The ‘453 Patent, entitled "Conserving Power By Reducing Voltage Supplied To An Instruction-Processing Portion Of A Processor," was duly and legally issued on June 3, 2008 by the United States Patent and Trademark Office. A copy of the ‘453 Patent is attached hereto as Exhibit H.

The ‘599 Patent, entitled "Object-Oriented Graphic System," was duly and legally issued on October 3, 1995 by the United States Patent and Trademark Office. A copy of the ‘599 Patent is attached hereto as Exhibit I.

The ‘354 Patent, entitled "Object-Oriented Event Notification System With Listener Registration Of Both Interests And Methods," was duly and legally issued on July 23, 2002 by the United States Patent and Trademark Office. A copy of the ‘354 Patent is attached hereto as Exhibit J.

United States Patent No. 5,481,721 entitled "Method for Providing Automatic and Dynamic Translation of Object Oriented Programming Language-Based Message Passing Into Operation System Message Passing Using Proxy Objects," issued on January 2, 1996...

United States Patent No. 5,519,867 entitled "Object-Oriented Multitasking System," issued on May 21, 1996…

United States Patent No. 6,275,983 entitled "Object-Oriented Operating System," issued on August 14, 2001…

United States Patent No. 5,566,337 entitled "Method and Apparatus for Distributing Events in an Operating System," issued on October 15, 1996…

United States Patent No. 5,929,852 entitled "Encapsulated Network Entity Reference of a Network Component System," issued on July 27, 1999…

United States Patent No. 5,946,647 entitled "System and Method for Performing an Action on a Structure in Computer-Generated Data" issued on August 31, 1999…

United States Patent No. 5,969,705 entitled "Message Protocol for Controlling a User Interface From an Inactive Application Program," issued on October 19, 1999…

United States Patent No. 6,343,263 entitled "Real-Time Signal Processing System for Serially Transmitted Data," issued on January 29, 2002…

United States Patent No. 5,915,131 entitled "Method and Apparatus for Handling I/O Requests Utilizing Separate Programming Interfaces to Access Separate I/O Service" issued on June 22, 1999…

United States Patent No. RE39,486, entitled "Extensible, Replaceable Network Component System," reissued on February 6, 2007…

Steve Jobs' biting take on the lawsuit:

"We can sit by and watch competitors steal our patented inventions, or we can do something about it. We've decided to do something about it. We think competition is healthy, but competitors should create their own original technology, not steal ours."

Sound familiar? Of course it does, because Nokia's being accused of the same thing, and Apple had similar nasty comments for Palm as well, though they haven't led to a lawsuit (yet).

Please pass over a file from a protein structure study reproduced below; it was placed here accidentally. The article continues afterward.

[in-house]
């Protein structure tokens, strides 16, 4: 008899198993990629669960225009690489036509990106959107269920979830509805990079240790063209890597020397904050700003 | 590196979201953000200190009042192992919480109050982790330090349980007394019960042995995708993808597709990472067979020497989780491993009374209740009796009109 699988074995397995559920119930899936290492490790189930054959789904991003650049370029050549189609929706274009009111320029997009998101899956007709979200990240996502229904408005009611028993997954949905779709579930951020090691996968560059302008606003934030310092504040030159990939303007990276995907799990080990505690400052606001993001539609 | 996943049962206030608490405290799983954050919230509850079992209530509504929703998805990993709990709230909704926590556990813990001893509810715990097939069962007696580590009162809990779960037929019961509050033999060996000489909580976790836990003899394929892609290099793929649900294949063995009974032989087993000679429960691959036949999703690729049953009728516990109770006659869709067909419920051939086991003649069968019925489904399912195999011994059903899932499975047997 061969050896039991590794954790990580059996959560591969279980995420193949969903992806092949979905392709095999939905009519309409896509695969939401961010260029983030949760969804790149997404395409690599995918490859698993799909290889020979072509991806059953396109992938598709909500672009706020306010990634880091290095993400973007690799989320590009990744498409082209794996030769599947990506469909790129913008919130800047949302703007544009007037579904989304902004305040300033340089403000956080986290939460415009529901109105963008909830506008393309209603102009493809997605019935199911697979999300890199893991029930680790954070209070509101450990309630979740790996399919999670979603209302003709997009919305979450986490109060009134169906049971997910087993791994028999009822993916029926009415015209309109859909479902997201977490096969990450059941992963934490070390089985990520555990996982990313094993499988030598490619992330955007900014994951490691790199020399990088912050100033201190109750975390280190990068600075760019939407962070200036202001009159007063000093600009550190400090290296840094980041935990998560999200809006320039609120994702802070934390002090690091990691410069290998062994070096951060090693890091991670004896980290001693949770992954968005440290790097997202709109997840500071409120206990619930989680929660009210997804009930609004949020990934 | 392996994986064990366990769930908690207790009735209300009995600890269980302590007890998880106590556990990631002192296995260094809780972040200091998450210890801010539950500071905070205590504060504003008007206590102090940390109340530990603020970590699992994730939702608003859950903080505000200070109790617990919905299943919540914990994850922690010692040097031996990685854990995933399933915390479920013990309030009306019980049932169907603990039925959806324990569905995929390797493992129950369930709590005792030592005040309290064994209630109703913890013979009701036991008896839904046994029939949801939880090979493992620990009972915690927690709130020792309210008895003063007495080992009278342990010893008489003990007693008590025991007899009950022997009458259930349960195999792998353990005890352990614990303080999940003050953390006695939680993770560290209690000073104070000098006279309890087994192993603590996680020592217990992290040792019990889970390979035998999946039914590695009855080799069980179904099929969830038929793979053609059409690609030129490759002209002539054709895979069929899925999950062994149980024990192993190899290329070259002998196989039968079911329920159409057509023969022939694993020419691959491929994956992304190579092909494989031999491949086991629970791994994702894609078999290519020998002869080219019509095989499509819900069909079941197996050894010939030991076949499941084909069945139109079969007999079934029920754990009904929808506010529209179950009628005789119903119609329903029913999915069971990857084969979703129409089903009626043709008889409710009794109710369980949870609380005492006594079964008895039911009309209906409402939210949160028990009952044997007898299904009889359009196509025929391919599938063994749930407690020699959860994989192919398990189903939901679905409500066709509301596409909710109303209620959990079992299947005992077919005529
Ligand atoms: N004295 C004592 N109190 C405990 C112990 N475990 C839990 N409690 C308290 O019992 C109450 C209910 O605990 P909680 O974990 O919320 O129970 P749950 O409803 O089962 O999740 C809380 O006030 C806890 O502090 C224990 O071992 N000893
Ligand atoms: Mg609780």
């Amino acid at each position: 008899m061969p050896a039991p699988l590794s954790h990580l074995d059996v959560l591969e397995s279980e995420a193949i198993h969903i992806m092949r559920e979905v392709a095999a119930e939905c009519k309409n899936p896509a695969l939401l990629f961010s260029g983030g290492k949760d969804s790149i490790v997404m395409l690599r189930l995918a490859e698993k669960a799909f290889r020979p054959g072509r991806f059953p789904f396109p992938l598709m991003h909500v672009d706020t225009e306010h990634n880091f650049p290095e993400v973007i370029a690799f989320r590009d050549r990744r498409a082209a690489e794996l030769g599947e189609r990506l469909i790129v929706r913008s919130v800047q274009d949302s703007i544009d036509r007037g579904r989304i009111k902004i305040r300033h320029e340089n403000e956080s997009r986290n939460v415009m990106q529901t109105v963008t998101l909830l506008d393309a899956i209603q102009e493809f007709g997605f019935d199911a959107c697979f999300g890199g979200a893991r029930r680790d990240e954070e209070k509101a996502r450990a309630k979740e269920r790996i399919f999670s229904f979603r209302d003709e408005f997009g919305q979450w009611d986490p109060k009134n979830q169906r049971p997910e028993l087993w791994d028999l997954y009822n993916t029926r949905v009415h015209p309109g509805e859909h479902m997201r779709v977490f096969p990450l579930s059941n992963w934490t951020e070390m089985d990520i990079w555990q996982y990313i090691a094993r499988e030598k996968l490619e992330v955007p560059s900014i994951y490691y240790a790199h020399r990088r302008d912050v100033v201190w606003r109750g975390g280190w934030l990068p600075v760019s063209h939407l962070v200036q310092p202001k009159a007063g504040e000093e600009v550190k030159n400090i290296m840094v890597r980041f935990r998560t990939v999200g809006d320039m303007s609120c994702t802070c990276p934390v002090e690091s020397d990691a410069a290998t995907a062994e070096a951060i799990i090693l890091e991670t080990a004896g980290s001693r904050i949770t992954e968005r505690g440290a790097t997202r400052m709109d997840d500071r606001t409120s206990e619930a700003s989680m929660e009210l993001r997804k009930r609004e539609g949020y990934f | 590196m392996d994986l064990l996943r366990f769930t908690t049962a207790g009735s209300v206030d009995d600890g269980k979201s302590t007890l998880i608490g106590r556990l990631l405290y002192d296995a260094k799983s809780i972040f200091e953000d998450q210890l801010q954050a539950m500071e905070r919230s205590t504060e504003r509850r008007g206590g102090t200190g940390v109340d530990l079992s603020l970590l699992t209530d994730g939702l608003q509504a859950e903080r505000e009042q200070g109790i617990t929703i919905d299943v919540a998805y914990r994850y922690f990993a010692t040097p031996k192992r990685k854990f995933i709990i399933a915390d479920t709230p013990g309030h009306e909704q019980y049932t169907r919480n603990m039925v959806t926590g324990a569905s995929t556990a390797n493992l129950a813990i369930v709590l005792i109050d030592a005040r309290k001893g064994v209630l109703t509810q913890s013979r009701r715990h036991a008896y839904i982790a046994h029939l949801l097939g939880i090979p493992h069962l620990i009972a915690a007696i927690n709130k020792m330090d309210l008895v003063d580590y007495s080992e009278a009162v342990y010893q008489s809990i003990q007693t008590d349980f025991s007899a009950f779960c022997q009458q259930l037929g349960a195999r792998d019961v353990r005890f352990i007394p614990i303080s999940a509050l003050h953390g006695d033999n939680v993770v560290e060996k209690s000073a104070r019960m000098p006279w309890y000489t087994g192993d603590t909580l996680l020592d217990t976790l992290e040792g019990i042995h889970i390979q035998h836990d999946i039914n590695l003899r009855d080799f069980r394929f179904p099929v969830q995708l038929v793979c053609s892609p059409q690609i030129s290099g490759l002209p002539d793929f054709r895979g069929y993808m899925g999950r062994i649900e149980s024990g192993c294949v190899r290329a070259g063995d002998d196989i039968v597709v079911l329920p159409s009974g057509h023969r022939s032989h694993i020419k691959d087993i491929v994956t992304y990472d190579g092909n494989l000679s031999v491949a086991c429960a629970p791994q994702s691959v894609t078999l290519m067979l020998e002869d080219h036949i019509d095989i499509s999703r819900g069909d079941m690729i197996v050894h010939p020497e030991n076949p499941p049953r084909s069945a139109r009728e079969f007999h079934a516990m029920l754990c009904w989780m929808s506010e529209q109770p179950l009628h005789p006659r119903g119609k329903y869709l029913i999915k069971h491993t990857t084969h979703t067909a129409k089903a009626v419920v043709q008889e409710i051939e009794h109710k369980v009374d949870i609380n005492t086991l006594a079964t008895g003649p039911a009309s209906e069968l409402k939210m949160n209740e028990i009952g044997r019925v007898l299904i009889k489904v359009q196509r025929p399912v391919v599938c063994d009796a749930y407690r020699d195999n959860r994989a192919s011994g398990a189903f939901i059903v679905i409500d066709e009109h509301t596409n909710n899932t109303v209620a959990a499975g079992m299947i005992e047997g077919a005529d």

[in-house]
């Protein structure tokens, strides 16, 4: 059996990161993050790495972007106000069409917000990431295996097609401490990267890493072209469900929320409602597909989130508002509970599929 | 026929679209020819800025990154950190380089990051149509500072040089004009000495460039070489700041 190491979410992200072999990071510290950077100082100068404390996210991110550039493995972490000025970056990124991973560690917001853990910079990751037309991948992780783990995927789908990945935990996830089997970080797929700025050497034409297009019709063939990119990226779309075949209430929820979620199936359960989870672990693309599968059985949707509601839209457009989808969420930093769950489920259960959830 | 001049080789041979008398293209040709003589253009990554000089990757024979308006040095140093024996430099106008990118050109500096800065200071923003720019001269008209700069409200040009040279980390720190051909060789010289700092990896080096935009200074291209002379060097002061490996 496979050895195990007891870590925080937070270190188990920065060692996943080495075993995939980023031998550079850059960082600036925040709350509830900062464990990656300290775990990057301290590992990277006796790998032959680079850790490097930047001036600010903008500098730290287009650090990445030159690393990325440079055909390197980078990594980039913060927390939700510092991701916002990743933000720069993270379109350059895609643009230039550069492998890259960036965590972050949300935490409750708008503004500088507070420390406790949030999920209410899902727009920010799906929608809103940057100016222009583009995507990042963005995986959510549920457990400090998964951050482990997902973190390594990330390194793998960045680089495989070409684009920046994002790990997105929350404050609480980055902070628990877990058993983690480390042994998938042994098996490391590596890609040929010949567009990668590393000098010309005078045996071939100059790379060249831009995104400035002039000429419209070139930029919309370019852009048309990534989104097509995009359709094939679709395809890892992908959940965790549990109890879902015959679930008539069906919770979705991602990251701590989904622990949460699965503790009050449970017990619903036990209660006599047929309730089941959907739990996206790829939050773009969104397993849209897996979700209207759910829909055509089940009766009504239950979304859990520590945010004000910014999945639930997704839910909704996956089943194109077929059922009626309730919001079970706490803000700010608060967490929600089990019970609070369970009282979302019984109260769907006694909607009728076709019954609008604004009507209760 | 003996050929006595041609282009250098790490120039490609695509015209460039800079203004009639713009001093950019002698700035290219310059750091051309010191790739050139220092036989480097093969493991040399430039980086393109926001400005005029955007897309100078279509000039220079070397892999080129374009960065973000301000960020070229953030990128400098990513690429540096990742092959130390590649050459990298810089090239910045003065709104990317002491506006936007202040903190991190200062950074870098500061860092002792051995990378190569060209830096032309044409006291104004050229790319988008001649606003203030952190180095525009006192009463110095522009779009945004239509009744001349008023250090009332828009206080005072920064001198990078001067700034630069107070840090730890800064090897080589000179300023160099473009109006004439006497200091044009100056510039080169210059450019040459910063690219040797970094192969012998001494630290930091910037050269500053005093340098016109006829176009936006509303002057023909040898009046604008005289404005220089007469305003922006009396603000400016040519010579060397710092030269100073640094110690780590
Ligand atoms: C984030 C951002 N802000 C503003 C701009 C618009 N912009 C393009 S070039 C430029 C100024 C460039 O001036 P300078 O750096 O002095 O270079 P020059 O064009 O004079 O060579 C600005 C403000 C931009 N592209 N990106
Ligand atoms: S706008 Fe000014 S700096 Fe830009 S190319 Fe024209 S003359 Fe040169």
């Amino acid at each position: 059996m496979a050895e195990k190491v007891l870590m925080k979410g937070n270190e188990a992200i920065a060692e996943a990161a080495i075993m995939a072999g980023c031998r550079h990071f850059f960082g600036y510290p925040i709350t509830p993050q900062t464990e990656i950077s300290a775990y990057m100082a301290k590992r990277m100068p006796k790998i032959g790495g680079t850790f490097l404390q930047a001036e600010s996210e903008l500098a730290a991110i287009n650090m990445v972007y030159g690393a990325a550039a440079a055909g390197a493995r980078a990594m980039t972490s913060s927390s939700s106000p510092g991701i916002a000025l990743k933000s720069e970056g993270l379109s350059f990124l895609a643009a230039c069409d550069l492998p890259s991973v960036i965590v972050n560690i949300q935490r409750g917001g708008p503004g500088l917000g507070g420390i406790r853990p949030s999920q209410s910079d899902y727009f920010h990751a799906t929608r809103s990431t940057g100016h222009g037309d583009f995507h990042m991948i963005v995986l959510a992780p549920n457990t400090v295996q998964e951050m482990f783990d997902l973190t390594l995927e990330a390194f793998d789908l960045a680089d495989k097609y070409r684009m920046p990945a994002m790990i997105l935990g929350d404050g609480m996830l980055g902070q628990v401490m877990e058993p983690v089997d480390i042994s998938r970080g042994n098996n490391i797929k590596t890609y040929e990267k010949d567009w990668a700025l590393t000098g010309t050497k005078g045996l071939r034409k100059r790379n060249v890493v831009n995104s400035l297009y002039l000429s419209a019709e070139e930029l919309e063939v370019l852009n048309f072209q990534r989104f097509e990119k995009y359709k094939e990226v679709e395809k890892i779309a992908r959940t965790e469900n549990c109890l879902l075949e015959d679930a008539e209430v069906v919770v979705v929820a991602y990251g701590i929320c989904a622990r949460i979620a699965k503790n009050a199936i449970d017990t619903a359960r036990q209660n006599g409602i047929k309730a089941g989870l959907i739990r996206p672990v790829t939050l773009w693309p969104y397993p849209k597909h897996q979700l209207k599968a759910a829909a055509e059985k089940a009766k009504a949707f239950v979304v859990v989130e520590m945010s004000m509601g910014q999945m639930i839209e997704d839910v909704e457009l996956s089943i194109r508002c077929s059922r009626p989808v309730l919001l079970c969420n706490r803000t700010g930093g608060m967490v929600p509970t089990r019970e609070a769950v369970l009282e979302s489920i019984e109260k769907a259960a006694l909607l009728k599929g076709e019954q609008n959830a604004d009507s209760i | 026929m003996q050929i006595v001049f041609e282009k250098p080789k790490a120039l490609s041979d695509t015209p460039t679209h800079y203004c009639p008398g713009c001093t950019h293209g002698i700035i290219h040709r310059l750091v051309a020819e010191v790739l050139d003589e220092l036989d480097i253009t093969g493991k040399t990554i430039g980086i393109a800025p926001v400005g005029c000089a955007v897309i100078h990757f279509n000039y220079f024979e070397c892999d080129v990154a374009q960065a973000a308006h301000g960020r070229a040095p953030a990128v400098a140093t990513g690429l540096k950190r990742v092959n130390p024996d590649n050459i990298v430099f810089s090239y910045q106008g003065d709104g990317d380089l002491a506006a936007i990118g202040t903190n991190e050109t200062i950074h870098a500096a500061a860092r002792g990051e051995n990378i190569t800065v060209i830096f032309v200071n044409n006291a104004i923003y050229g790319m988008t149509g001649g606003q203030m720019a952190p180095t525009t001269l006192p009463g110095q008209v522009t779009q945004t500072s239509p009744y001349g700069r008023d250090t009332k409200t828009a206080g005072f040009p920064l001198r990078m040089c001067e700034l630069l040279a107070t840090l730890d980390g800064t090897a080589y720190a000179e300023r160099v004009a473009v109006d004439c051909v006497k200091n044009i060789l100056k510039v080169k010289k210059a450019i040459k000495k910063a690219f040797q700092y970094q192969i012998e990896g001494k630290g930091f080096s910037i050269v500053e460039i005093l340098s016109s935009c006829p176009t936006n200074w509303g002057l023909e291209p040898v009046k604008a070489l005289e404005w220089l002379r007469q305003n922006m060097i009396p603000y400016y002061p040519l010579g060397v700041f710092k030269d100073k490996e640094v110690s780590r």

We're digging up what exactly HTC is in trouble over, with Apple merely stating it's related to the "iPhone's user interface, underlying architecture and hardware." However, it's worth noting Apple won a fairly huge multitouch patent just a couple of weeks ago, and now they're nailing HTC for twice as many patent infringements as they busted Nokia on in that countersuit.

Apple's original set of iPhone interface patents were actually fairly limited when you drill down, but we'll see pretty shortly what, precisely, they're suing HTC over. Which should give us a pretty good idea of whether or not this just the first of many lawsuits, since HTC's not exactly the only other multitouch game in town.

The terse press release, in full:Click to view

Apple Sues HTC for Patent Infringement

CUPERTINO, Calif. March 2 /PRNewswire-FirstCall/ — Apple® today filed a lawsuit against HTC for infringing on 20 Apple patents related to the iPhone's user interface, underlying architecture and hardware. The lawsuit was filed concurrently with the U.S. International Trade Commission (ITC) and in U.S. District Court in Delaware.

"We can sit by and watch competitors steal our patented inventions, or we can do something about it. We've decided to do something about it," said Steve Jobs, Apple's CEO. "We think competition is healthy, but competitors should create their own original technology, not steal ours."

Apple reinvented the mobile phone in 2007 with its revolutionary iPhone®, and did it again in 2008 with its pioneering App Store, which now offers more than 150,000 mobile applications in over 90 countries. Over 40 million iPhones have been sold worldwide.